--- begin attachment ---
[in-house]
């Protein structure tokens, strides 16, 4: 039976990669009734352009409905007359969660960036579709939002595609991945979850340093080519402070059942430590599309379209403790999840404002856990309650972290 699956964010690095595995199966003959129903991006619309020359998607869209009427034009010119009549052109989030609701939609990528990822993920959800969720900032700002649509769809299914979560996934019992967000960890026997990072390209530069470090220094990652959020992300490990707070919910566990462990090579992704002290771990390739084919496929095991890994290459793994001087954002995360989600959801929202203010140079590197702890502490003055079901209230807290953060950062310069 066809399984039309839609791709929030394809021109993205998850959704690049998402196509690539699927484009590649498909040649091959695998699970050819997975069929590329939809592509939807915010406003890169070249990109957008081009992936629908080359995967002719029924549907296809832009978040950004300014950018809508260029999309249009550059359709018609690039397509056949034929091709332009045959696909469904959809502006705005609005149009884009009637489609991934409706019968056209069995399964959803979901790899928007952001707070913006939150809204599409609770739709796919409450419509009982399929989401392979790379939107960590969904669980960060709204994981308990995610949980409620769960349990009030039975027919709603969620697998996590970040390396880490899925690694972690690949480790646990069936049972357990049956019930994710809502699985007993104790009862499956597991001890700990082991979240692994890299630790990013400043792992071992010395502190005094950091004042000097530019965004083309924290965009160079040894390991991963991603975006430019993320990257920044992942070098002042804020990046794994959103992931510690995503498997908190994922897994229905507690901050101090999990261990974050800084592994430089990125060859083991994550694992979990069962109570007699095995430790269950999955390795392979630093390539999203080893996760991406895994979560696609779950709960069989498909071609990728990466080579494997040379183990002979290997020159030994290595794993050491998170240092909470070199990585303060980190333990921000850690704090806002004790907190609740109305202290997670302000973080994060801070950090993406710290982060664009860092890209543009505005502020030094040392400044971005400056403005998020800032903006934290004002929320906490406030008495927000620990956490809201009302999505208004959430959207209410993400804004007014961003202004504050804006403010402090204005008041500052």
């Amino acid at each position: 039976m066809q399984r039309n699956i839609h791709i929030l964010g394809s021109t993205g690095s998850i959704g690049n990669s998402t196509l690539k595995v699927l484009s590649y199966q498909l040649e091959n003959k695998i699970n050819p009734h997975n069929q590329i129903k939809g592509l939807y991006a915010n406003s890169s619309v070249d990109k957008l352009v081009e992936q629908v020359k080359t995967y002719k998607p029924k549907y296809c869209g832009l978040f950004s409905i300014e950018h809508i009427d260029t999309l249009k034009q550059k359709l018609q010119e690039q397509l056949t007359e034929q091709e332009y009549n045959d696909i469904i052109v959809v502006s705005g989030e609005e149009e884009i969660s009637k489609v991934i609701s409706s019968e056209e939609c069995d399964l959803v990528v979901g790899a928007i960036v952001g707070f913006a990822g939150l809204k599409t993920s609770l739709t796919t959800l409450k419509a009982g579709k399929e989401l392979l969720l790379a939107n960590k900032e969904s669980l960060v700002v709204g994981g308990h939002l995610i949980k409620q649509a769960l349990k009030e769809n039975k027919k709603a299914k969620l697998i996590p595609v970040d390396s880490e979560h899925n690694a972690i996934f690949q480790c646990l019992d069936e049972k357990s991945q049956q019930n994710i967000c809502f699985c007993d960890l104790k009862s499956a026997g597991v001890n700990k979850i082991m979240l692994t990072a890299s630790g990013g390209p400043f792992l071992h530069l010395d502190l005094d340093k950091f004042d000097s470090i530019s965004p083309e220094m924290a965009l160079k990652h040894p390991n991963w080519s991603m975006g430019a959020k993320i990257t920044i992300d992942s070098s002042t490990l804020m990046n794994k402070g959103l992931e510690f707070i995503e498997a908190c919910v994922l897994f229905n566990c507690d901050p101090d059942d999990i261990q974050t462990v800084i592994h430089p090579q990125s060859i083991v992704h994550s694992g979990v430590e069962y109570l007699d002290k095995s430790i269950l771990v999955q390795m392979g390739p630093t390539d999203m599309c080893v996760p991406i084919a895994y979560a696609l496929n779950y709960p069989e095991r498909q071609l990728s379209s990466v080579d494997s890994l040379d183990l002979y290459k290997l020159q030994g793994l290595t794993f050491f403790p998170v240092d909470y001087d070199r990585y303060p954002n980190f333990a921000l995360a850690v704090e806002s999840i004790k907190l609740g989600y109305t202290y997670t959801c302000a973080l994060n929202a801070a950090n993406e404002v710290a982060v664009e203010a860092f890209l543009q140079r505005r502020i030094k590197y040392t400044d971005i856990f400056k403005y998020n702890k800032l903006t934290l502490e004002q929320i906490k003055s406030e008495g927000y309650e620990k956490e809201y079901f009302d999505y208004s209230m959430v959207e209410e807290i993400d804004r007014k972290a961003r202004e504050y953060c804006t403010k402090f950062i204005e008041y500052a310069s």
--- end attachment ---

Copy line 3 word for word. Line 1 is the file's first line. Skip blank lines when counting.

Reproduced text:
């Amino acid at each position: 039976m066809q399984r039309n699956i839609h791709i929030l964010g394809s021109t993205g690095s998850i959704g690049n990669s998402t196509l690539k595995v699927l484009s590649y199966q498909l040649e091959n003959k695998i699970n050819p009734h997975n069929q590329i129903k939809g592509l939807y991006a915010n406003s890169s619309v070249d990109k957008l352009v081009e992936q629908v020359k080359t995967y002719k998607p029924k549907y296809c869209g832009l978040f950004s409905i300014e950018h809508i009427d260029t999309l249009k034009q550059k359709l018609q010119e690039q397509l056949t007359e034929q091709e332009y009549n045959d696909i469904i052109v959809v502006s705005g989030e609005e149009e884009i969660s009637k489609v991934i609701s409706s019968e056209e939609c069995d399964l959803v990528v979901g790899a928007i960036v952001g707070f913006a990822g939150l809204k599409t993920s609770l739709t796919t959800l409450k419509a009982g579709k399929e989401l392979l969720l790379a939107n960590k900032e969904s669980l960060v700002v709204g994981g308990h939002l995610i949980k409620q649509a769960l349990k009030e769809n039975k027919k709603a299914k969620l697998i996590p595609v970040d390396s880490e979560h899925n690694a972690i996934f690949q480790c646990l019992d069936e049972k357990s991945q049956q019930n994710i967000c809502f699985c007993d960890l104790k009862s499956a026997g597991v001890n700990k979850i082991m979240l692994t990072a890299s630790g990013g390209p400043f792992l071992h530069l010395d502190l005094d340093k950091f004042d000097s470090i530019s965004p083309e220094m924290a965009l160079k990652h040894p390991n991963w080519s991603m975006g430019a959020k993320i990257t920044i992300d992942s070098s002042t490990l804020m990046n794994k402070g959103l992931e510690f707070i995503e498997a908190c919910v994922l897994f229905n566990c507690d901050p101090d059942d999990i261990q974050t462990v800084i592994h430089p090579q990125s060859i083991v992704h994550s694992g979990v430590e069962y109570l007699d002290k095995s430790i269950l771990v999955q390795m392979g390739p630093t390539d999203m599309c080893v996760p991406i084919a895994y979560a696609l496929n779950y709960p069989e095991r498909q071609l990728s379209s990466v080579d494997s890994l040379d183990l002979y290459k290997l020159q030994g793994l290595t794993f050491f403790p998170v240092d909470y001087d070199r990585y303060p954002n980190f333990a921000l995360a850690v704090e806002s999840i004790k907190l609740g989600y109305t202290y997670t959801c302000a973080l994060n929202a801070a950090n993406e404002v710290a982060v664009e203010a860092f890209l543009q140079r505005r502020i030094k590197y040392t400044d971005i856990f400056k403005y998020n702890k800032l903006t934290l502490e004002q929320i906490k003055s406030e008495g927000y309650e620990k956490e809201y079901f009302d999505y208004s209230m959430v959207e209410e807290i993400d804004r007014k972290a961003r202004e504050y953060c804006t403010k402090f950062i204005e008041y500052a310069s």